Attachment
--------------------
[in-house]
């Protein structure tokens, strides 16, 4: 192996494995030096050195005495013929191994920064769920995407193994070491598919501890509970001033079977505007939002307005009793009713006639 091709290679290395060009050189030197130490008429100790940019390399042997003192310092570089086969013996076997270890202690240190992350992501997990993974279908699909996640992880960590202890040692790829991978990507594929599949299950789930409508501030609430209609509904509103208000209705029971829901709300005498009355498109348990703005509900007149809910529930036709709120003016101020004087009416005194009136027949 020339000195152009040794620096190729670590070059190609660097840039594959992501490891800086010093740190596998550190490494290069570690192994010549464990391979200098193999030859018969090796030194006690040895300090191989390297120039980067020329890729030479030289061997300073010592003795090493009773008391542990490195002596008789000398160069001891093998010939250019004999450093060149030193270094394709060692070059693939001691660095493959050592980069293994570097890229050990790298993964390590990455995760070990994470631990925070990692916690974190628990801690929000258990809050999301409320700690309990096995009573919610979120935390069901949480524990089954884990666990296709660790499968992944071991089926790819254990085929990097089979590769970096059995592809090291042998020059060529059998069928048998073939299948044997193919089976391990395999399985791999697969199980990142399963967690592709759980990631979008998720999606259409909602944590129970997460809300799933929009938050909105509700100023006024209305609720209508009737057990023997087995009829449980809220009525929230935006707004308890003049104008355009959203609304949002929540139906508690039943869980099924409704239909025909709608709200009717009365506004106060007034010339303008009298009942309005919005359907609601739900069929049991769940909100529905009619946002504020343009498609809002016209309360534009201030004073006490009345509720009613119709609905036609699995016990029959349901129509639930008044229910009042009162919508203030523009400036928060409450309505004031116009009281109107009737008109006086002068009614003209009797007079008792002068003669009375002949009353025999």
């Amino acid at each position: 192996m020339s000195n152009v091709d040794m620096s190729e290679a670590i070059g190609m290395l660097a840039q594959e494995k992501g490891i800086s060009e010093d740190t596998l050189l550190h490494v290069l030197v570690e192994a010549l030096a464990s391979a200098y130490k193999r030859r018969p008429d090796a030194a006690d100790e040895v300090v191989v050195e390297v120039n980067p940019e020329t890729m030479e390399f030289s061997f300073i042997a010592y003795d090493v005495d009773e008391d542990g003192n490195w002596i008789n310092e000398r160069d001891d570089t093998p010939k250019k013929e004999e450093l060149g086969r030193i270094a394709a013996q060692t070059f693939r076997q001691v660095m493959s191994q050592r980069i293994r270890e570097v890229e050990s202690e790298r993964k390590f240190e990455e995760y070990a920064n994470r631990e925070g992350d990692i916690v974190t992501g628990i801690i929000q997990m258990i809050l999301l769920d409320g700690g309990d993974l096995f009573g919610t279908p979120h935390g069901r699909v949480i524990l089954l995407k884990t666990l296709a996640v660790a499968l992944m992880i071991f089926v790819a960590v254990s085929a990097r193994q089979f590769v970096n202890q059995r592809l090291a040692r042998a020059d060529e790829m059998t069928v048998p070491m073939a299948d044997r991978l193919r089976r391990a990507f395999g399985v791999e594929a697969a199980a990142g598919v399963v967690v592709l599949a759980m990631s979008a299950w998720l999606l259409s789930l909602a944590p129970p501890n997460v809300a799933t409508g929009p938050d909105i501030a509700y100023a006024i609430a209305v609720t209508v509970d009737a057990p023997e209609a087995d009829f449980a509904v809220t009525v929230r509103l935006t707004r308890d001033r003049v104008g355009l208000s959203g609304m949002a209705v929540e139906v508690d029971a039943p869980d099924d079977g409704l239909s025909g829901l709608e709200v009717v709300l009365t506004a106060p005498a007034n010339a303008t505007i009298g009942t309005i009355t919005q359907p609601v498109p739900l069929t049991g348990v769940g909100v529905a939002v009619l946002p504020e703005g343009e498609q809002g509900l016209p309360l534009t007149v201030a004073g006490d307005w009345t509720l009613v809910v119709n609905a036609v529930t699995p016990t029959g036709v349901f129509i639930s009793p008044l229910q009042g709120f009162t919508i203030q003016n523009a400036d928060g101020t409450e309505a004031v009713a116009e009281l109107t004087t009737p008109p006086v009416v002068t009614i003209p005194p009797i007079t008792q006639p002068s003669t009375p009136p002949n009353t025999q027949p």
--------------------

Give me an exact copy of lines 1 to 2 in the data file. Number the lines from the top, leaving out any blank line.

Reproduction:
[in-house]
């Protein structure tokens, strides 16, 4: 192996494995030096050195005495013929191994920064769920995407193994070491598919501890509970001033079977505007939002307005009793009713006639 091709290679290395060009050189030197130490008429100790940019390399042997003192310092570089086969013996076997270890202690240190992350992501997990993974279908699909996640992880960590202890040692790829991978990507594929599949299950789930409508501030609430209609509904509103208000209705029971829901709300005498009355498109348990703005509900007149809910529930036709709120003016101020004087009416005194009136027949 020339000195152009040794620096190729670590070059190609660097840039594959992501490891800086010093740190596998550190490494290069570690192994010549464990391979200098193999030859018969090796030194006690040895300090191989390297120039980067020329890729030479030289061997300073010592003795090493009773008391542990490195002596008789000398160069001891093998010939250019004999450093060149030193270094394709060692070059693939001691660095493959050592980069293994570097890229050990790298993964390590990455995760070990994470631990925070990692916690974190628990801690929000258990809050999301409320700690309990096995009573919610979120935390069901949480524990089954884990666990296709660790499968992944071991089926790819254990085929990097089979590769970096059995592809090291042998020059060529059998069928048998073939299948044997193919089976391990395999399985791999697969199980990142399963967690592709759980990631979008998720999606259409909602944590129970997460809300799933929009938050909105509700100023006024209305609720209508009737057990023997087995009829449980809220009525929230935006707004308890003049104008355009959203609304949002929540139906508690039943869980099924409704239909025909709608709200009717009365506004106060007034010339303008009298009942309005919005359907609601739900069929049991769940909100529905009619946002504020343009498609809002016209309360534009201030004073006490009345509720009613119709609905036609699995016990029959349901129509639930008044229910009042009162919508203030523009400036928060409450309505004031116009009281109107009737008109006086002068009614003209009797007079008792002068003669009375002949009353025999």